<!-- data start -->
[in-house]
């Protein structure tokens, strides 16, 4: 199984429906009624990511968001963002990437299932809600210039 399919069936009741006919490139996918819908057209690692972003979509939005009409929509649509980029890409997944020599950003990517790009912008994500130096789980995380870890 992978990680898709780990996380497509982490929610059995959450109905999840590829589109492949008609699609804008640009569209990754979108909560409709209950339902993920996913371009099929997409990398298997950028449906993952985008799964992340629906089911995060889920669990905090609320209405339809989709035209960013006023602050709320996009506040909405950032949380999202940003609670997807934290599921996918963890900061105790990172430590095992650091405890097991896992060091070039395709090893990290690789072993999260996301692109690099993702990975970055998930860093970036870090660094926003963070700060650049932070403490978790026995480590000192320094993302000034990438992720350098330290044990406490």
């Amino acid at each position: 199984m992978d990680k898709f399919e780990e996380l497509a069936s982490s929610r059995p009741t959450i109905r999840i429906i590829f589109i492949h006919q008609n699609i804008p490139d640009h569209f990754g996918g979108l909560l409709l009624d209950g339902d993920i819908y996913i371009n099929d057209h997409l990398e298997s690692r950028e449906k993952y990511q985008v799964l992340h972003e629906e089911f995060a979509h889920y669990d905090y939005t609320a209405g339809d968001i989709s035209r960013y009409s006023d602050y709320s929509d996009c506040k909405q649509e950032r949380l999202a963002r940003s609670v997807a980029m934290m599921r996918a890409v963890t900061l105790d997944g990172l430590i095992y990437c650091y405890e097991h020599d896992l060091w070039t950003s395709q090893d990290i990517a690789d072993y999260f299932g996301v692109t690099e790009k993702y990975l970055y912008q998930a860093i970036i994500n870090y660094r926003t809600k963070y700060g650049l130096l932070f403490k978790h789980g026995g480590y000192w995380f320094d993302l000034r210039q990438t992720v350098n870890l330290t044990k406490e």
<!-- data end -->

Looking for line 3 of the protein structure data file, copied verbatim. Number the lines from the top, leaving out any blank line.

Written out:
């Amino acid at each position: 199984m992978d990680k898709f399919e780990e996380l497509a069936s982490s929610r059995p009741t959450i109905r999840i429906i590829f589109i492949h006919q008609n699609i804008p490139d640009h569209f990754g996918g979108l909560l409709l009624d209950g339902d993920i819908y996913i371009n099929d057209h997409l990398e298997s690692r950028e449906k993952y990511q985008v799964l992340h972003e629906e089911f995060a979509h889920y669990d905090y939005t609320a209405g339809d968001i989709s035209r960013y009409s006023d602050y709320s929509d996009c506040k909405q649509e950032r949380l999202a963002r940003s609670v997807a980029m934290m599921r996918a890409v963890t900061l105790d997944g990172l430590i095992y990437c650091y405890e097991h020599d896992l060091w070039t950003s395709q090893d990290i990517a690789d072993y999260f299932g996301v692109t690099e790009k993702y990975l970055y912008q998930a860093i970036i994500n870090y660094r926003t809600k963070y700060g650049l130096l932070f403490k978790h789980g026995g480590y000192w995380f320094d993302l000034r210039q990438t992720v350098n870890l330290t044990k406490e």